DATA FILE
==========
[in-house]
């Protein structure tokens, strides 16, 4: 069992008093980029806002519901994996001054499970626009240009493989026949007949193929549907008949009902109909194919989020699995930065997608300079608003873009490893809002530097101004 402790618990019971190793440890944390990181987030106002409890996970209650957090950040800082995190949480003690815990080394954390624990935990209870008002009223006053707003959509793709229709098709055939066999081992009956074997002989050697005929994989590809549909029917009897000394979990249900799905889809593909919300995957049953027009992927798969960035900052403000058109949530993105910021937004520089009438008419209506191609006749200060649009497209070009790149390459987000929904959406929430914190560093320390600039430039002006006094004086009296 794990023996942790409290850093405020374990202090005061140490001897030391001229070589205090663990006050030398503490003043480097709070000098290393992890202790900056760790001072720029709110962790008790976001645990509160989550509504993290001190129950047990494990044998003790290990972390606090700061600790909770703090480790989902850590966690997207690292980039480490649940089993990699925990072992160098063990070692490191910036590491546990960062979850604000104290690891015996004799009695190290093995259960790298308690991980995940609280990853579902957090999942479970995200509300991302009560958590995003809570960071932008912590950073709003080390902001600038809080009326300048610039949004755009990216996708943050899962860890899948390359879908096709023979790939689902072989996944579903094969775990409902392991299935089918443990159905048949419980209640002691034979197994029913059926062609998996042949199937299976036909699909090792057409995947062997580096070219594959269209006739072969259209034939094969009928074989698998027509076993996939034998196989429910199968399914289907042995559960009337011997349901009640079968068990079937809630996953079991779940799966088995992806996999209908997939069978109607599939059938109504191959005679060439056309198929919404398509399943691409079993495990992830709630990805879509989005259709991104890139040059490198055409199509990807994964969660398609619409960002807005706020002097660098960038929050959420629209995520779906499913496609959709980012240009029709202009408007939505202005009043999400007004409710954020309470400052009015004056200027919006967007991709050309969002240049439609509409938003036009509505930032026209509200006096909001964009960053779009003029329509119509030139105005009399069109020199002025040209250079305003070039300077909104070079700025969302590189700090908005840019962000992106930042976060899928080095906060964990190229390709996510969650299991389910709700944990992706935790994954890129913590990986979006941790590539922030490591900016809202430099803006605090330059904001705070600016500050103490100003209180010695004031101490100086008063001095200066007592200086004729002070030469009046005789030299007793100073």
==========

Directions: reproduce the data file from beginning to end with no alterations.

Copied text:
[in-house]
């Protein structure tokens, strides 16, 4: 069992008093980029806002519901994996001054499970626009240009493989026949007949193929549907008949009902109909194919989020699995930065997608300079608003873009490893809002530097101004 402790618990019971190793440890944390990181987030106002409890996970209650957090950040800082995190949480003690815990080394954390624990935990209870008002009223006053707003959509793709229709098709055939066999081992009956074997002989050697005929994989590809549909029917009897000394979990249900799905889809593909919300995957049953027009992927798969960035900052403000058109949530993105910021937004520089009438008419209506191609006749200060649009497209070009790149390459987000929904959406929430914190560093320390600039430039002006006094004086009296 794990023996942790409290850093405020374990202090005061140490001897030391001229070589205090663990006050030398503490003043480097709070000098290393992890202790900056760790001072720029709110962790008790976001645990509160989550509504993290001190129950047990494990044998003790290990972390606090700061600790909770703090480790989902850590966690997207690292980039480490649940089993990699925990072992160098063990070692490191910036590491546990960062979850604000104290690891015996004799009695190290093995259960790298308690991980995940609280990853579902957090999942479970995200509300991302009560958590995003809570960071932008912590950073709003080390902001600038809080009326300048610039949004755009990216996708943050899962860890899948390359879908096709023979790939689902072989996944579903094969775990409902392991299935089918443990159905048949419980209640002691034979197994029913059926062609998996042949199937299976036909699909090792057409995947062997580096070219594959269209006739072969259209034939094969009928074989698998027509076993996939034998196989429910199968399914289907042995559960009337011997349901009640079968068990079937809630996953079991779940799966088995992806996999209908997939069978109607599939059938109504191959005679060439056309198929919404398509399943691409079993495990992830709630990805879509989005259709991104890139040059490198055409199509990807994964969660398609619409960002807005706020002097660098960038929050959420629209995520779906499913496609959709980012240009029709202009408007939505202005009043999400007004409710954020309470400052009015004056200027919006967007991709050309969002240049439609509409938003036009509505930032026209509200006096909001964009960053779009003029329509119509030139105005009399069109020199002025040209250079305003070039300077909104070079700025969302590189700090908005840019962000992106930042976060899928080095906060964990190229390709996510969650299991389910709700944990992706935790994954890129913590990986979006941790590539922030490591900016809202430099803006605090330059904001705070600016500050103490100003209180010695004031101490100086008063001095200066007592200086004729002070030469009046005789030299007793100073």